I am constrained to give my comments on the Article published in the press by Asoka Obeyesekera titled ‘Electoral reform - MMP the only game in town’
At the outset, Sri Lanka being a very small developing country, it is befitting to have a simple electoral system that maximizes its human capital in the most productive manner. Unfortunately, we are already burdened with a colossal political administration structure though not fully of our own making. There are 4486 politicized Local Govt members and 455 Provincial Council (PC) members at the grass roots level. At the apex of the Pyramid is the Central Parliament comprising 225 Members (MPs). There is one MP for every two PC members. Is it productive? We must remember that on top of it all, there is a powerful Executive President with a huge Secretariat. The solution to the increasing population is not to boost up the number of MPs at the centre which is already ‘Top-heavy’, but to empower the 4941 strong peripheral PC members and Local Govt members with more financial allocations and assign to them the grass-roots level electorates and ‘Grama-Niladhari’ Divisions. On this basis, the voters would have around 25 local politicians serving each of the
Responsibilities of MPs
Thus, under the existing very wide decentralized political Administration structure as mentioned above, the sole responsibility of the 225 MPs at the Centre should naturally get narrowed down to; framing and approving Country’s laws and policies, approving and monitoring the National Budget and financials and handling National Level Infrastructure Projects. Visiting voters in the electorates to attend to local problems and needs should be the function of peripheral politicians viz. Provincial Councillors and Local Govt members. This is the very objective of a Decentralized Administration system under a ‘Bottom-up approach. The abolition of the ‘Preferential Voting (PV) system’ would no doubt cause such visits by aspiring MPs absolutely redundant. In such a scenario, there is no earthly need to duplicate functions by assigning electorates to MPs at the centre who should on the contrary be residing in close proximity to Diyawannawa to perform their aforesaid sacred role. Perhaps, they could monitor their District activities against National Budget allocations to the periphery by participating in District Administration Committee Meetings. Also, we must bear in mind that under a system of ‘Good Governance’, the practice of going behind politicians seeking undue favours through MP’s ‘Chits’ should not arise. Indeed what was envisaged under the original District Nomination system was to discourage the ‘MP Chit’ system and save the MPs from political stooges and henchmen seeking undue patronage leading to corruption and bribery. What is needed is to enhance the efficiency and productivity of the ‘Public service’, the Police and the Judiciary by the passage of people supportive laws by the Parliament. Moreover, the Govt machinery should get motivated after the recent salary increases!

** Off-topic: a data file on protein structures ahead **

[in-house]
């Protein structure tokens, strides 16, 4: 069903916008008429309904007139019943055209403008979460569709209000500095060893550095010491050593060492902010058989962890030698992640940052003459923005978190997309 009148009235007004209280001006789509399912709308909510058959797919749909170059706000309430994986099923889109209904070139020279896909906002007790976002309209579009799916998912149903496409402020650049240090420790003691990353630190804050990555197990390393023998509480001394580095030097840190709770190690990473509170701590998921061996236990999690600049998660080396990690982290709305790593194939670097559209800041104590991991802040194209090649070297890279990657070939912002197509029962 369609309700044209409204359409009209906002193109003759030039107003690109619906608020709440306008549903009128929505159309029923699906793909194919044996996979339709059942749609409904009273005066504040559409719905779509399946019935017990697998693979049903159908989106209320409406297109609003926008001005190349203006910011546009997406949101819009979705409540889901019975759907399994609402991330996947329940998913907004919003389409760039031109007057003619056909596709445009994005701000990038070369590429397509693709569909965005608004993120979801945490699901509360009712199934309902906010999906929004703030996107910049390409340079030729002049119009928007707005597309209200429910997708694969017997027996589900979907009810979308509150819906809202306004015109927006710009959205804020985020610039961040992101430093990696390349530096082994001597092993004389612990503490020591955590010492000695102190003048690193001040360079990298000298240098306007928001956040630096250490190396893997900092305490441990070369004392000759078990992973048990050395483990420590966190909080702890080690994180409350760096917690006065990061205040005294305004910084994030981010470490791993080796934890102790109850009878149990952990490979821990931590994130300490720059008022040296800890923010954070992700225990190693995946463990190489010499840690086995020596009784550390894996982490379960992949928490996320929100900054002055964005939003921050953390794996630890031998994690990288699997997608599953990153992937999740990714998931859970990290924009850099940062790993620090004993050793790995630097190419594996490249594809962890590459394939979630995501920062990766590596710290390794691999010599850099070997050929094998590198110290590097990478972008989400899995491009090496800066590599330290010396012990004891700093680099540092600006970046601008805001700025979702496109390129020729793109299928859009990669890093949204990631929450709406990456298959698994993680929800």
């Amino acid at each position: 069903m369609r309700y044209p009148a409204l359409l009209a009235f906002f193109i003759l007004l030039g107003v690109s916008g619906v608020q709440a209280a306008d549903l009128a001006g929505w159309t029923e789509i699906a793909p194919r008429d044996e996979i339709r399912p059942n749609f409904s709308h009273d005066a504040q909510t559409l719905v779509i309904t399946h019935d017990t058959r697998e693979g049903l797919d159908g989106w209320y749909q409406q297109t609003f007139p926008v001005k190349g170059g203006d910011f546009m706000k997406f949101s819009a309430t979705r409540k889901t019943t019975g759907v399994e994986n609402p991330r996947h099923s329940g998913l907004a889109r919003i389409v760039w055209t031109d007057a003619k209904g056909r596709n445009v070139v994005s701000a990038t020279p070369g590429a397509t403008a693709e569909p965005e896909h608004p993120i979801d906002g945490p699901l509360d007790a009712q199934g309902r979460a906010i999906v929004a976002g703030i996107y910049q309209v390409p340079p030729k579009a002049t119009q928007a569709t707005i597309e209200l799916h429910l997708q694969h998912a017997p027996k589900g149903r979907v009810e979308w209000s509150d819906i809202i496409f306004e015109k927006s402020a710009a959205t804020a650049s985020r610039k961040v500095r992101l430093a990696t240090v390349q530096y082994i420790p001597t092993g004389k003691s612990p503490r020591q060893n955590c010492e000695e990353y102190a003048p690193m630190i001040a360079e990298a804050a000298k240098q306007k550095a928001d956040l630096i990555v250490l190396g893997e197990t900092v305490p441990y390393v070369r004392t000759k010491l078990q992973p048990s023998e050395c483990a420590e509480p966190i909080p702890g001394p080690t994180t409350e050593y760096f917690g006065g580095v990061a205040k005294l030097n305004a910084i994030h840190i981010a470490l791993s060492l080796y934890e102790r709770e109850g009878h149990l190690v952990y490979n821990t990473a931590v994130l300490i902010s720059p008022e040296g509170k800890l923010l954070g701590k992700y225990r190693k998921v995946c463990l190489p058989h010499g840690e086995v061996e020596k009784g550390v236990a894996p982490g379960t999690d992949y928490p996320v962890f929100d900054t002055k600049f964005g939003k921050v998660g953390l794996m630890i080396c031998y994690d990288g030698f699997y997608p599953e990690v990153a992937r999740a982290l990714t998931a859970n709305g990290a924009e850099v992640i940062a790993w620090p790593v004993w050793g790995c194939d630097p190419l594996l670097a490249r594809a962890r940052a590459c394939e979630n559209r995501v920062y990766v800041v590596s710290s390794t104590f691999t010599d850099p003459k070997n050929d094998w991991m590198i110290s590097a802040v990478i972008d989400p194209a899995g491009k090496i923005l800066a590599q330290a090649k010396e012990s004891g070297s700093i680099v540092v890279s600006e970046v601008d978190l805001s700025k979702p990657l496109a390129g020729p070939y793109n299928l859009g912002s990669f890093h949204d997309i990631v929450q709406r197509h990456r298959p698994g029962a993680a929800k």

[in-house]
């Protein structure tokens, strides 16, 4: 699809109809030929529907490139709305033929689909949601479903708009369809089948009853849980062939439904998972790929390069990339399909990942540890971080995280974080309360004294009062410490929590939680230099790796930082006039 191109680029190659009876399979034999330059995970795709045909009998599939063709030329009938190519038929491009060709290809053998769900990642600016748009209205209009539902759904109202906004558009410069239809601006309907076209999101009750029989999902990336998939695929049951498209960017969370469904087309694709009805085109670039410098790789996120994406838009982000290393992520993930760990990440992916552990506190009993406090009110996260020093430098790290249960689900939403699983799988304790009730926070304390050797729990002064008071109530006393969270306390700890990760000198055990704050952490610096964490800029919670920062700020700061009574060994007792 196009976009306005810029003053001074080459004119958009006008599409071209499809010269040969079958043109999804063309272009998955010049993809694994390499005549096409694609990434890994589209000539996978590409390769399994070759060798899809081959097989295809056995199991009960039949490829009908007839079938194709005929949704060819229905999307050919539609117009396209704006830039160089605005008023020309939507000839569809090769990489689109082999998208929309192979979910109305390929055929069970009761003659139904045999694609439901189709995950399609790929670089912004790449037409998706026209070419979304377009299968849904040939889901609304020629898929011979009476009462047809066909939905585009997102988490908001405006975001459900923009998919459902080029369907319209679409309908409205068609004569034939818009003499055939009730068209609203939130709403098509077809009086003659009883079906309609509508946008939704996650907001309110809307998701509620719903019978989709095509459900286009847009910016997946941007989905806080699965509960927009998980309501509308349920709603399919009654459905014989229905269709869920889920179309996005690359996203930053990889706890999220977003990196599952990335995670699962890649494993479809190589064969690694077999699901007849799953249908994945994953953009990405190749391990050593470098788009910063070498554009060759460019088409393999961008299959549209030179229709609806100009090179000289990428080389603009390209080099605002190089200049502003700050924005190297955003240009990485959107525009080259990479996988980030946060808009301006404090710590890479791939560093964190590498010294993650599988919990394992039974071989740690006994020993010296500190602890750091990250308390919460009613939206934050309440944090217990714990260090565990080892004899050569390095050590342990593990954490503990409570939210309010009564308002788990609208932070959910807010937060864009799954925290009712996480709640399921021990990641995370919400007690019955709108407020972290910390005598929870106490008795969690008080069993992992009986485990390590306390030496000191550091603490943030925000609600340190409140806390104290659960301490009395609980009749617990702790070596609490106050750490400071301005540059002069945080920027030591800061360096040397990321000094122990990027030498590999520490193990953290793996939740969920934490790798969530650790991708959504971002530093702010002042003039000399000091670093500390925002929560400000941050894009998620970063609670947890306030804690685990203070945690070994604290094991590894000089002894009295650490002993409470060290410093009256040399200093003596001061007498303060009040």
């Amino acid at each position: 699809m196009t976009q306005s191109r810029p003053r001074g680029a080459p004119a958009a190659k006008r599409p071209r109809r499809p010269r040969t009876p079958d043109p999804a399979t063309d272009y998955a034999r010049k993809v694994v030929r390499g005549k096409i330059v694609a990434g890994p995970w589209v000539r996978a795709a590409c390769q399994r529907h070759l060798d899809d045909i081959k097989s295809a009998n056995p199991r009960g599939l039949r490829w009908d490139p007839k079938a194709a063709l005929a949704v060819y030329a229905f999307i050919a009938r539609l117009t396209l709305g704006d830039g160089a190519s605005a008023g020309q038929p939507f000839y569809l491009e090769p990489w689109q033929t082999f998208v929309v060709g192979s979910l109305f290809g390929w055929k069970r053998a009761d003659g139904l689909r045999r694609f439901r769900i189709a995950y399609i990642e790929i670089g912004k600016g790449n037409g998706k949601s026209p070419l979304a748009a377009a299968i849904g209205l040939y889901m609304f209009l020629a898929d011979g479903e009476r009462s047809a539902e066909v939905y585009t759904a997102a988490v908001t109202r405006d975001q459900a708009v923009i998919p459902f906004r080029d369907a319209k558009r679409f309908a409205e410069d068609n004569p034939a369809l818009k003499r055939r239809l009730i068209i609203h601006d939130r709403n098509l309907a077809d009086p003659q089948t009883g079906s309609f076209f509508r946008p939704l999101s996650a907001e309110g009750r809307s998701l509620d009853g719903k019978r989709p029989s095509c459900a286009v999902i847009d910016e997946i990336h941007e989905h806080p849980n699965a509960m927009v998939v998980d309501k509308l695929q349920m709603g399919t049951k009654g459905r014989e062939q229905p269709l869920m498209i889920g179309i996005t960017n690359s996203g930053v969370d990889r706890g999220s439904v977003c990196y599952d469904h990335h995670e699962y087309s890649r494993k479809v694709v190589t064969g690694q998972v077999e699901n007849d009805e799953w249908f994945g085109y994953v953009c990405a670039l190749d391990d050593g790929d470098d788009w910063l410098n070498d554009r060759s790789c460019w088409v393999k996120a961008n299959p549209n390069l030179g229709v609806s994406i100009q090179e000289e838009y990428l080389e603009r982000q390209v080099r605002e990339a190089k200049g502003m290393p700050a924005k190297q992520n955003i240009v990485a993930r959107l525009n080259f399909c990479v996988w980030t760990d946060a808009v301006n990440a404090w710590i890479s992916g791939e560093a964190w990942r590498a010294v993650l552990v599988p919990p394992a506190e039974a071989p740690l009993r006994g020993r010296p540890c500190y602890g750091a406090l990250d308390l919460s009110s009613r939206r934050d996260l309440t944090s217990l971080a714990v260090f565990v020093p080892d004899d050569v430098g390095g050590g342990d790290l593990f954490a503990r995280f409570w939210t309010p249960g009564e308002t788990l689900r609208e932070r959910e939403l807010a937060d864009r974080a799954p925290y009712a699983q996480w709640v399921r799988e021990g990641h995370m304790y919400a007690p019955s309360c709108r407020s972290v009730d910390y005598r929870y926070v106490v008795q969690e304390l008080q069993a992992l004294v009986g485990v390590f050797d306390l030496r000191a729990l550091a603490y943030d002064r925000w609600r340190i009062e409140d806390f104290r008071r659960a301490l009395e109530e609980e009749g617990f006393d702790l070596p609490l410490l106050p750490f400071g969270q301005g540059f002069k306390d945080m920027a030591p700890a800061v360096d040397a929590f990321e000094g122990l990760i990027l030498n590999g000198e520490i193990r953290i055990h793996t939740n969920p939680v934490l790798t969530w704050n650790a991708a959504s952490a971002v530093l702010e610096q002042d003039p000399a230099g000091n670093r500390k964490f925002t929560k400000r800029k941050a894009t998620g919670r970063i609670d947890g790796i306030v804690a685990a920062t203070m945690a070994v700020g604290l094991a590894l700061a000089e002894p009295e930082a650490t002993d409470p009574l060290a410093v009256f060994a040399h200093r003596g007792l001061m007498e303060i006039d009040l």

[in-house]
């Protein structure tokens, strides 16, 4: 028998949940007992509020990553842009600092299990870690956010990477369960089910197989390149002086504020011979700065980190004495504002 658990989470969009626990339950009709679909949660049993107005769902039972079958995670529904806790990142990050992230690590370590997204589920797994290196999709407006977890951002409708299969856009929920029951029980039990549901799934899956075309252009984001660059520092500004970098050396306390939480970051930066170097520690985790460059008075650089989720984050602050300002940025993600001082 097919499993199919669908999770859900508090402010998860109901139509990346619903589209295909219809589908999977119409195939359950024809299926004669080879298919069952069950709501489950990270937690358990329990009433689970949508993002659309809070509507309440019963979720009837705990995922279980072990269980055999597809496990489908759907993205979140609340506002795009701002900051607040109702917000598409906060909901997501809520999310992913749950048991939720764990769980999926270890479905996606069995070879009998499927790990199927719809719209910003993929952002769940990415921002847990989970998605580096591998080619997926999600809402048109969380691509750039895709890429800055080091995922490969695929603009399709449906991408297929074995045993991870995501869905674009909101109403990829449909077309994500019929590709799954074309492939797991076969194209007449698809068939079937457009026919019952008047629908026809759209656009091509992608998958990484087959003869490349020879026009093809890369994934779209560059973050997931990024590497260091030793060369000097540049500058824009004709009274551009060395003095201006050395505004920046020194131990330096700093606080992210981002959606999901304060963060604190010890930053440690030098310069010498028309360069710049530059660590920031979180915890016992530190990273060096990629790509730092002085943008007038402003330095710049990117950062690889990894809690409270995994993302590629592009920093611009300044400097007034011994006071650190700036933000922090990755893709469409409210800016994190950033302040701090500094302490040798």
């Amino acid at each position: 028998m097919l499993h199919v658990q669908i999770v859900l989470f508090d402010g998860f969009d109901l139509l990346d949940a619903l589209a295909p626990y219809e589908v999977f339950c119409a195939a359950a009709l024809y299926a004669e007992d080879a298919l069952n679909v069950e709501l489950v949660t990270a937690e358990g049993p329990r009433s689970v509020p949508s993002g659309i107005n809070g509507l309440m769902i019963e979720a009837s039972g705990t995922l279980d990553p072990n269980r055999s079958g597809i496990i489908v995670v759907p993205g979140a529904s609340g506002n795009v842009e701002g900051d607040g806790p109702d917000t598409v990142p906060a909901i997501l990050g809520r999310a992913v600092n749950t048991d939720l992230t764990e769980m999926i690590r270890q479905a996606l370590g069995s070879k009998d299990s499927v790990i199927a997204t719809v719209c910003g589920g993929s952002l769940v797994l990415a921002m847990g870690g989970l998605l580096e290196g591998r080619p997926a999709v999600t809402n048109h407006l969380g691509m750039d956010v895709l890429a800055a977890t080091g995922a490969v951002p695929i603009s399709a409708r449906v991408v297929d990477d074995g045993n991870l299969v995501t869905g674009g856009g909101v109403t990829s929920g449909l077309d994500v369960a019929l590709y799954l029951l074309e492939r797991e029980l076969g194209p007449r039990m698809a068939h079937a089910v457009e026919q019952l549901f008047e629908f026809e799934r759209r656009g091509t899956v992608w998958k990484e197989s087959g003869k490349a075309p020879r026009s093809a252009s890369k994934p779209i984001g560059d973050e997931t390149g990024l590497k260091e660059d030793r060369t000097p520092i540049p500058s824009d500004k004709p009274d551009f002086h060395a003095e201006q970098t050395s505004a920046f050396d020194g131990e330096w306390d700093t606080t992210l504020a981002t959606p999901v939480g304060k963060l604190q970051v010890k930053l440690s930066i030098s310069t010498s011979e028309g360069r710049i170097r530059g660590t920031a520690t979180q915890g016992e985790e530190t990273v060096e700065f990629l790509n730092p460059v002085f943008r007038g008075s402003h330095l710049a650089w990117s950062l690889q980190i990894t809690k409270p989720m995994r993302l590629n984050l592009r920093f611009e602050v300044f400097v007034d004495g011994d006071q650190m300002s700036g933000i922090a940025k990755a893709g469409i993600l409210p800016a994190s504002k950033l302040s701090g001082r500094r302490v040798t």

On the other hand, how many MPs perform their primary duty of attending Parliamentary sessions faithfully? Numerous are the occasions where the sessions had to be postponed due to lack of chorum resulting in negative productivity. In such a situation how can we justify an increase in the number of heads in the Parliament? It is a crime to compel the hard-pressed tax payer to bear such enormous expenditure without any positive return. Pertinent it is to mention that MPs qualify for a life-long Pension by merely marking 5 years, whereas a public servant has to toil for more than 30 to 35 years to get entitled to this privilege.
A simple solution
While denouncing the efforts of some narrow-minded politicians to increase their ‘Lot’ in the guise of assigning an MP for each electorate through a ‘Mixed voting system’ we, as tax payers and sovereign voters, wish to propose the following simple electoral reforms, based on the foregoing logic, without increasing the existing number of MPs.
1) Abolish ‘Preferential Voting (PV) System’ and conduct General Elections as usual.
2) Total the nation-wide votes obtained under each party /alliance symbol.
3) Compute the percentage of votes obtained by each such party against the total number of valid votes cast at the election.
4) Determine the number of seats (out of 225) won under each party symbol according to their voter percentage.
What has been done under the above 4 steps is to treat every vote across the country as of equal value and distribute the 225 seats based on total vote percentage obtained by each party. This is by far the most fair, accurate and democratic representation of people in the Parliament. What is noteworthy is, the entire Nation is regarded as one electorate, as the main objective is to elect members to the National Parliament at the centre. Therefore, the issue of delimitation exercise doesn’t arise under this proposal and the elections could be held at any time after the reforms are approved.
The steps to be taken as aforesaid are illustrated in the following table.
Party / Alliance Symbol
( 1 ) Country-wide Votes obtained,